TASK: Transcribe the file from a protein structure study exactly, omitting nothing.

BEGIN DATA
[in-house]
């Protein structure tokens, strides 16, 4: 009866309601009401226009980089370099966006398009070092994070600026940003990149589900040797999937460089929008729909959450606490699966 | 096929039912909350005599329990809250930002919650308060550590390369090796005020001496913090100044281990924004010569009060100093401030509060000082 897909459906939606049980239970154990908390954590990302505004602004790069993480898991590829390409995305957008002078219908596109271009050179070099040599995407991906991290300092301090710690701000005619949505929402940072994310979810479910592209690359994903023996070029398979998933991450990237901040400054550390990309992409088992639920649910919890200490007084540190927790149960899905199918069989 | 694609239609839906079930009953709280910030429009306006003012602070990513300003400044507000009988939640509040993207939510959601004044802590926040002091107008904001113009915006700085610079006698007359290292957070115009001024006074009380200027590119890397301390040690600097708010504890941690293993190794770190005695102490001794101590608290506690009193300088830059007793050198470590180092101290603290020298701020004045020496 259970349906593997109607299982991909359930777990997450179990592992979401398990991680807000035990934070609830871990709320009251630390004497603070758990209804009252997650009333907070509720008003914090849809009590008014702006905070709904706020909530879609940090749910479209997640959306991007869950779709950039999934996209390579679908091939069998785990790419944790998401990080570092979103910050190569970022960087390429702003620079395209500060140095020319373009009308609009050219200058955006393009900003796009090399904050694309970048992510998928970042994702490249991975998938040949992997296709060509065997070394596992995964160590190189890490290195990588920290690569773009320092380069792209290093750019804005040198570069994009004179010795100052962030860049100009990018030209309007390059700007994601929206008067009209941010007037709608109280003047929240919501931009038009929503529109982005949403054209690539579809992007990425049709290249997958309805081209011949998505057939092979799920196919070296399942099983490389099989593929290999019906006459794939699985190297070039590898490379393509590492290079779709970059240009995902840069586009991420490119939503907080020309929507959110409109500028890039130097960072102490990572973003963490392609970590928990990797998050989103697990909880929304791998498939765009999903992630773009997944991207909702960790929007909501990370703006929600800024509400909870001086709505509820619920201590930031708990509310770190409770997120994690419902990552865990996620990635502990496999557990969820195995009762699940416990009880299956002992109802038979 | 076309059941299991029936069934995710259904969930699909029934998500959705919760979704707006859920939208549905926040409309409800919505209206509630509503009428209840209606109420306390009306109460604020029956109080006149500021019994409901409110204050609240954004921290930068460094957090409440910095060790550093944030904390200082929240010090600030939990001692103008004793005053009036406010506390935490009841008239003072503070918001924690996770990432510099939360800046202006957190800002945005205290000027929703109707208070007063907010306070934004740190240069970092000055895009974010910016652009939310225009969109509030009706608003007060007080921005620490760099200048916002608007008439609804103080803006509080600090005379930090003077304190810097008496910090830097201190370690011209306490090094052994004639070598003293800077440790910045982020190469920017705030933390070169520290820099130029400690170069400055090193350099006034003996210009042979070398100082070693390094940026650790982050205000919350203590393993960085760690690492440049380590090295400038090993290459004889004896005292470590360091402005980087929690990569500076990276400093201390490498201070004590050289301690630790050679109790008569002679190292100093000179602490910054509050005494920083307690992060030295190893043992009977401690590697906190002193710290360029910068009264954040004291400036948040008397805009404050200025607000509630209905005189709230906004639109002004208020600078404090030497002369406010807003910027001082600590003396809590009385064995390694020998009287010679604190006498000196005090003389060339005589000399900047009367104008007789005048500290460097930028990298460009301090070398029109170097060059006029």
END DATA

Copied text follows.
[in-house]
């Protein structure tokens, strides 16, 4: 009866309601009401226009980089370099966006398009070092994070600026940003990149589900040797999937460089929008729909959450606490699966 | 096929039912909350005599329990809250930002919650308060550590390369090796005020001496913090100044281990924004010569009060100093401030509060000082 897909459906939606049980239970154990908390954590990302505004602004790069993480898991590829390409995305957008002078219908596109271009050179070099040599995407991906991290300092301090710690701000005619949505929402940072994310979810479910592209690359994903023996070029398979998933991450990237901040400054550390990309992409088992639920649910919890200490007084540190927790149960899905199918069989 | 694609239609839906079930009953709280910030429009306006003012602070990513300003400044507000009988939640509040993207939510959601004044802590926040002091107008904001113009915006700085610079006698007359290292957070115009001024006074009380200027590119890397301390040690600097708010504890941690293993190794770190005695102490001794101590608290506690009193300088830059007793050198470590180092101290603290020298701020004045020496 259970349906593997109607299982991909359930777990997450179990592992979401398990991680807000035990934070609830871990709320009251630390004497603070758990209804009252997650009333907070509720008003914090849809009590008014702006905070709904706020909530879609940090749910479209997640959306991007869950779709950039999934996209390579679908091939069998785990790419944790998401990080570092979103910050190569970022960087390429702003620079395209500060140095020319373009009308609009050219200058955006393009900003796009090399904050694309970048992510998928970042994702490249991975998938040949992997296709060509065997070394596992995964160590190189890490290195990588920290690569773009320092380069792209290093750019804005040198570069994009004179010795100052962030860049100009990018030209309007390059700007994601929206008067009209941010007037709608109280003047929240919501931009038009929503529109982005949403054209690539579809992007990425049709290249997958309805081209011949998505057939092979799920196919070296399942099983490389099989593929290999019906006459794939699985190297070039590898490379393509590492290079779709970059240009995902840069586009991420490119939503907080020309929507959110409109500028890039130097960072102490990572973003963490392609970590928990990797998050989103697990909880929304791998498939765009999903992630773009997944991207909702960790929007909501990370703006929600800024509400909870001086709505509820619920201590930031708990509310770190409770997120994690419902990552865990996620990635502990496999557990969820195995009762699940416990009880299956002992109802038979 | 076309059941299991029936069934995710259904969930699909029934998500959705919760979704707006859920939208549905926040409309409800919505209206509630509503009428209840209606109420306390009306109460604020029956109080006149500021019994409901409110204050609240954004921290930068460094957090409440910095060790550093944030904390200082929240010090600030939990001692103008004793005053009036406010506390935490009841008239003072503070918001924690996770990432510099939360800046202006957190800002945005205290000027929703109707208070007063907010306070934004740190240069970092000055895009974010910016652009939310225009969109509030009706608003007060007080921005620490760099200048916002608007008439609804103080803006509080600090005379930090003077304190810097008496910090830097201190370690011209306490090094052994004639070598003293800077440790910045982020190469920017705030933390070169520290820099130029400690170069400055090193350099006034003996210009042979070398100082070693390094940026650790982050205000919350203590393993960085760690690492440049380590090295400038090993290459004889004896005292470590360091402005980087929690990569500076990276400093201390490498201070004590050289301690630790050679109790008569002679190292100093000179602490910054509050005494920083307690992060030295190893043992009977401690590697906190002193710290360029910068009264954040004291400036948040008397805009404050200025607000509630209905005189709230906004639109002004208020600078404090030497002369406010807003910027001082600590003396809590009385064995390694020998009287010679604190006498000196005090003389060339005589000399900047009367104008007789005048500290460097930028990298460009301090070398029109170097060059006029």